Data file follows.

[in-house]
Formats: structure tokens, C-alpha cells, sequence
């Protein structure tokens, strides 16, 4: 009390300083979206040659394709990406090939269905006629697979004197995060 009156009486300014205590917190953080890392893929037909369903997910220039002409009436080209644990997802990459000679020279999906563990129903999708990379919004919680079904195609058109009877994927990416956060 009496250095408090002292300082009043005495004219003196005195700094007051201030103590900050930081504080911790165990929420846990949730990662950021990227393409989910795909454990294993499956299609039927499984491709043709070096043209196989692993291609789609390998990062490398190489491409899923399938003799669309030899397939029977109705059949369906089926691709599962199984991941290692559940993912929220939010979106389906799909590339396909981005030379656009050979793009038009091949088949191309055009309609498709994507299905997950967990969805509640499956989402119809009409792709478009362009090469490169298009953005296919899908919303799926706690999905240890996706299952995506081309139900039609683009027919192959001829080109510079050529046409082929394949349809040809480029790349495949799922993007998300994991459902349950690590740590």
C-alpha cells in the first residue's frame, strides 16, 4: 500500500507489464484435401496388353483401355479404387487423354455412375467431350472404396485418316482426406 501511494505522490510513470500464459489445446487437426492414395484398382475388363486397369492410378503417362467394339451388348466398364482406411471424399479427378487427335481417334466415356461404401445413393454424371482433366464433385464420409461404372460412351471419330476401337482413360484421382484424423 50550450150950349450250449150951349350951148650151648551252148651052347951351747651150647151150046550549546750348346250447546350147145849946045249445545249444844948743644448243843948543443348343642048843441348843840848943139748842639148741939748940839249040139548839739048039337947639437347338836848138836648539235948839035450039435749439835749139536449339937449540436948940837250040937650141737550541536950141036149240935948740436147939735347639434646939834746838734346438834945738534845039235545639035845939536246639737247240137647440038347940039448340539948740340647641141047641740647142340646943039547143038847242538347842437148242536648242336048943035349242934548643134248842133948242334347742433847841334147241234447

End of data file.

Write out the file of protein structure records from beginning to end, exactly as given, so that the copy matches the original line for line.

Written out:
[in-house]
Formats: structure tokens, C-alpha cells, sequence
């Protein structure tokens, strides 16, 4: 009390300083979206040659394709990406090939269905006629697979004197995060 009156009486300014205590917190953080890392893929037909369903997910220039002409009436080209644990997802990459000679020279999906563990129903999708990379919004919680079904195609058109009877994927990416956060 009496250095408090002292300082009043005495004219003196005195700094007051201030103590900050930081504080911790165990929420846990949730990662950021990227393409989910795909454990294993499956299609039927499984491709043709070096043209196989692993291609789609390998990062490398190489491409899923399938003799669309030899397939029977109705059949369906089926691709599962199984991941290692559940993912929220939010979106389906799909590339396909981005030379656009050979793009038009091949088949191309055009309609498709994507299905997950967990969805509640499956989402119809009409792709478009362009090469490169298009953005296919899908919303799926706690999905240890996706299952995506081309139900039609683009027919192959001829080109510079050529046409082929394949349809040809480029790349495949799922993007998300994991459902349950690590740590």
C-alpha cells in the first residue's frame, strides 16, 4: 500500500507489464484435401496388353483401355479404387487423354455412375467431350472404396485418316482426406 501511494505522490510513470500464459489445446487437426492414395484398382475388363486397369492410378503417362467394339451388348466398364482406411471424399479427378487427335481417334466415356461404401445413393454424371482433366464433385464420409461404372460412351471419330476401337482413360484421382484424423 50550450150950349450250449150951349350951148650151648551252148651052347951351747651150647151150046550549546750348346250447546350147145849946045249445545249444844948743644448243843948543443348343642048843441348843840848943139748842639148741939748940839249040139548839739048039337947639437347338836848138836648539235948839035450039435749439835749139536449339937449540436948940837250040937650141737550541536950141036149240935948740436147939735347639434646939834746838734346438834945738534845039235545639035845939536246639737247240137647440038347940039448340539948740340647641141047641740647142340646943039547143038847242538347842437148242536648242336048943035349242934548643134248842133948242334347742433847841334147241234447